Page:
Although standard and value, or definite invariable fact and indefinite variable state of mind, are as opposite as the poles, yet because we can unite the words, standard and value, into the glib phrase, " Standard of Value," we imagine when we have done so that fact and sentiment have thereby become welded into a reality, definite and comprehensive enough to test or measure all other things, or that we really have "a standard of value." But blinded by custom, misled by authority, and confounding exchangeability with standard of value, we cannot see that though we have a name we have not a fact, and that standard of value is an impossibility, a will 0' the wisp luring to ruin. Exchangeability, however great, can never be transmuted into a standard of value any more than an opinion into a fact. Exchangeability does not imply intrinsic value in the medium of exchange, for that is accepted freely which can be passed freely. At one time counterfeit fractional currency was knowingly received in Richmond because it could be readily expended. Great exchangeability may, however, become an approximate standard of value, voluntary and flexible, local or temporary, and accommodating itself to different peoples and to the same peoples at different times and under different circumstances, but to attempt to make of exchangeability an arbitrary, compulsory standard of value, is to insure disappointment, if not disaster.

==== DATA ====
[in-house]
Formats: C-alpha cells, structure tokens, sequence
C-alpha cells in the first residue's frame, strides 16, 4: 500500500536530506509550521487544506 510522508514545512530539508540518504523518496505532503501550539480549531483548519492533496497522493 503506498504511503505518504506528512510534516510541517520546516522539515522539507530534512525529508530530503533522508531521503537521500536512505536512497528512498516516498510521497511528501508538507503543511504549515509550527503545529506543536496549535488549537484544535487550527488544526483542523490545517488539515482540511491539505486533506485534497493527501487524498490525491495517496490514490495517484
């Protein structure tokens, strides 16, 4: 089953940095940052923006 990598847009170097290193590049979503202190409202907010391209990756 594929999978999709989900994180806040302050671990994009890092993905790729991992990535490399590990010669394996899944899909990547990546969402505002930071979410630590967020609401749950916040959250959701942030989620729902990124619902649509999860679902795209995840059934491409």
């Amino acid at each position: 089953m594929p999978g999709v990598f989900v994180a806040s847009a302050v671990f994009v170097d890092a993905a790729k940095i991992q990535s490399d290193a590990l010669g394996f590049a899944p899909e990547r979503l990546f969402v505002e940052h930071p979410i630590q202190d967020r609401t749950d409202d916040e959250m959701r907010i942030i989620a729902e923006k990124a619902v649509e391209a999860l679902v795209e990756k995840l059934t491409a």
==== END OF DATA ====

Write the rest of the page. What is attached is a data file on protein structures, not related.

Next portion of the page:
A natural standard of value being impossible, an artificial or legislative standard of value is equally so for several reasons.

First. Because to be possible all must value the standard alike, and must continue to value it alike. If no, then no standard, single or double, exists, and legislation cannot make one; if yes, then all must continue of the same mind or the standard expires.

Second. Because government must be omniscient and omnipotent; omniscient, to know not only how all regard the standard, but how they will continue to regard it; omnipotent, to compel all to continue to regard the standard the same as when established. As there is little prospect of government being omniscient or omnipotent, there is little prospect of a permanent standard of value.